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Amphitryon

Definitions

  • Chambers's Twentieth Century Dictionary
    • n Amphitryon am-fit′ri-on a host or entertainer.
    • ***

Etymology

Chambers's Twentieth Century Dictionary
From Amphitryon in Molière's comedy, who gives a great dinner. Amphitryon in Gr. mythology was husband of Alcmene, who was deceived by Zeus in her husband's semblance, and so became the mother of Hercules.

Usage

In literature:

Taillefer, our amphitryon, has undertaken to surpass the circumscribed saturnalias of the petty modern Lucullus.
"The Magic Skin" by Honore de Balzac
His natural good spirits returned to him, and he gaily narrated to his Amphitryon his deplorable Odyssey.
"Samuel Brohl & Company" by Victor Cherbuliez
I was not mistaken, gentlemen, this word puts an end to all irresolution: the real Amphitryon is the Amphitryon who gives dinners.
"Amphitryon" by Moliere
A part of the Depit amoureux is constructed on this plan, as is also Amphitryon.
"Laughter: An Essay on the Meaning of the Comic" by Henri Bergson
That old amphitryon's birthday hangs on till the meridian; you understand.
"Evan Harrington, Complete" by George Meredith
He had once played it to an English lady at the Amphitryon Club in London, and she had swooned in the arms of her husband's best friend.
"The World For Sale, Complete" by Gilbert Parker
In the hall they met Ibarra, their amphitryon of a few hours before, but no greetings were exchanged, only looks that said many things.
"The Social Cancer" by José Rizal
Next day Amphitryon returned, having slain Pterelas, and Alcmene was surprised to see him so soon again.
"Character Sketches of Romance, Fiction and the Drama, Vol 1" by The Rev. E. Cobham Brewer, LL.D.
At one time Jupiter assumed the form of Amphitryon and gave a banquet.
"Essays" by Ralph Waldo Emerson
For generations past, there has prevailed a great rivalry and emulation amongst the Amphitryons of Baltimore.
"Border and Bastille" by George A. Lawrence
Vavasour liked to be the Amphitryon of a cluster of personal enemies.
"Tancred" by Benjamin Disraeli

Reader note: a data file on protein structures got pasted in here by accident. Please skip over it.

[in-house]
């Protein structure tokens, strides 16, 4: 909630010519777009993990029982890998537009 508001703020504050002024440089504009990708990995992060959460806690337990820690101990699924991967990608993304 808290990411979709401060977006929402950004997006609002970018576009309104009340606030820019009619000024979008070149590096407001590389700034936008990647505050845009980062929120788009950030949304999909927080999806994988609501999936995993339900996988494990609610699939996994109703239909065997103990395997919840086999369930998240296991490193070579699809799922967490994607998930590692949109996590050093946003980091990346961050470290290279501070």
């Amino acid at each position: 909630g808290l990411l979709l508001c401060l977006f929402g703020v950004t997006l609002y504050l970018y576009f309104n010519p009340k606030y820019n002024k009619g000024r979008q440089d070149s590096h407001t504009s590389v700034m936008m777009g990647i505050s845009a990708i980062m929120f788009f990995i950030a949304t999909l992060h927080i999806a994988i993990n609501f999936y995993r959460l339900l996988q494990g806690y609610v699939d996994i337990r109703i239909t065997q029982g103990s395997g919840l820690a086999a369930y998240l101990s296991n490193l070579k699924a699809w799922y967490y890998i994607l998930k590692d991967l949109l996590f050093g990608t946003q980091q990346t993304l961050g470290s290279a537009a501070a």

In this engagement Amphitryon, the kind friend and foster-father of Heracles, lost his life.
"Myths and Legends of Ancient Greece and Rome" by E.M. Berens
He was going along to the Amphitryon, to see a little friend of his.
"Command" by William McFee
True to his word, our Amphitryon revealed the real ingredients of the menu forty-eight hours after.
"An Englishman in Paris" by Albert D. (Albert Dresden) Vandam
There is a portrait which would do credit to our amphitryon.
"Garrick's Pupil" by Auguston Filon
After which, the next duty this Amphitryon was called upon to perform was the retying of his captive, and transporting him back to his cell.
"The Finger of Fate" by Mayne Reid
It went to the Opera with me, accompanied me to a supper at the Amphitryon Club afterwards, and returned with me again to my hotel.
"A Cabinet Secret" by Guy Boothby
The feast was worthy of Amphitryon.
"The Marquis of Peñalta (Marta y María)" by Armando Palacio Valdés
Let us, then, adore in our Amphitryon the incarnation of Force.
"Froth" by Armando Palacio Valdés
This took place five generations before Heracles the son of Amphitryon was born.
"The History of Antiquity, Vol. II (of VI)" by Max Duncker
***

In poetry:

Jove made his leg, and kiss'd the dame;
Obsequious Hermes did the same.
Jove kiss'd the farmer's wife, you say!
He did — but in an honest way:
Oh! not with half that warmth and life
With which he kiss'd Amphitryon's wife. —
"The Ladle. A Tale" by Matthew Prior